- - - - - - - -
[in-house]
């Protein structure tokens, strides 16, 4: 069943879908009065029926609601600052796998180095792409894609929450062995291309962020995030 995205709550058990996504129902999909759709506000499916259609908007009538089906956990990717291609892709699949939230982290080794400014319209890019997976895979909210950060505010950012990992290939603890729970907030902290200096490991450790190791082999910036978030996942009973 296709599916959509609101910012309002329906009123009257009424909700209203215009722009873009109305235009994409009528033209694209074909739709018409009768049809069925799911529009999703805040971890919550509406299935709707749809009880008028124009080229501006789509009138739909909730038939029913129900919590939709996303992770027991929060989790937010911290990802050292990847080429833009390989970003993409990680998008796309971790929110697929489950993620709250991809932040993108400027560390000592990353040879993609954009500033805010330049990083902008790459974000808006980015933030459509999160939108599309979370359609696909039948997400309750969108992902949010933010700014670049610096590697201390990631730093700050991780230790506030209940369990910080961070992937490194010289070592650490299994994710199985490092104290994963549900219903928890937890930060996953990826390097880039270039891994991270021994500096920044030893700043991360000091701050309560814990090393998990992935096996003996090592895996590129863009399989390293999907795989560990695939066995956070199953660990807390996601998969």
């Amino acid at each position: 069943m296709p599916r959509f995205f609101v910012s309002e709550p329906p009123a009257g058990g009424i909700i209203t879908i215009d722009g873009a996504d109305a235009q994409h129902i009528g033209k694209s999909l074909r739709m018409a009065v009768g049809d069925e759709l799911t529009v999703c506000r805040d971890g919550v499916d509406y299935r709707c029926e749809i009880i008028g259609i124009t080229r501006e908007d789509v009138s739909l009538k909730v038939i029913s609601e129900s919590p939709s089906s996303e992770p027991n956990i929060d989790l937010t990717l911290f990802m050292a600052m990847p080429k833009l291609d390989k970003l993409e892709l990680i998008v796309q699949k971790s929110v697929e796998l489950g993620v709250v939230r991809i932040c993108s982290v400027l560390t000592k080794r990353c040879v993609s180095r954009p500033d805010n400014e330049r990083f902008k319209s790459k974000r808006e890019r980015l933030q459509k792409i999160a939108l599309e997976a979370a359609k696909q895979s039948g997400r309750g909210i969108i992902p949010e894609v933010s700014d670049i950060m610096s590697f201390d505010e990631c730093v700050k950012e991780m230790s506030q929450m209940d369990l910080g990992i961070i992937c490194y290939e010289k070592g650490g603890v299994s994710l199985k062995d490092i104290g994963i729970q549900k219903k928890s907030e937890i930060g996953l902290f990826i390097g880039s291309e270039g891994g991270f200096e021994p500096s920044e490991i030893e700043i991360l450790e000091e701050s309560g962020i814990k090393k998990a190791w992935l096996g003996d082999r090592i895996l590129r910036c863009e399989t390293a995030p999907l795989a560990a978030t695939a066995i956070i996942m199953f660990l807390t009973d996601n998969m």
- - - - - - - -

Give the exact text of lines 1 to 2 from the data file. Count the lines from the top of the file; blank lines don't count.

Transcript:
[in-house]
């Protein structure tokens, strides 16, 4: 069943879908009065029926609601600052796998180095792409894609929450062995291309962020995030 995205709550058990996504129902999909759709506000499916259609908007009538089906956990990717291609892709699949939230982290080794400014319209890019997976895979909210950060505010950012990992290939603890729970907030902290200096490991450790190791082999910036978030996942009973 296709599916959509609101910012309002329906009123009257009424909700209203215009722009873009109305235009994409009528033209694209074909739709018409009768049809069925799911529009999703805040971890919550509406299935709707749809009880008028124009080229501006789509009138739909909730038939029913129900919590939709996303992770027991929060989790937010911290990802050292990847080429833009390989970003993409990680998008796309971790929110697929489950993620709250991809932040993108400027560390000592990353040879993609954009500033805010330049990083902008790459974000808006980015933030459509999160939108599309979370359609696909039948997400309750969108992902949010933010700014670049610096590697201390990631730093700050991780230790506030209940369990910080961070992937490194010289070592650490299994994710199985490092104290994963549900219903928890937890930060996953990826390097880039270039891994991270021994500096920044030893700043991360000091701050309560814990090393998990992935096996003996090592895996590129863009399989390293999907795989560990695939066995956070199953660990807390996601998969």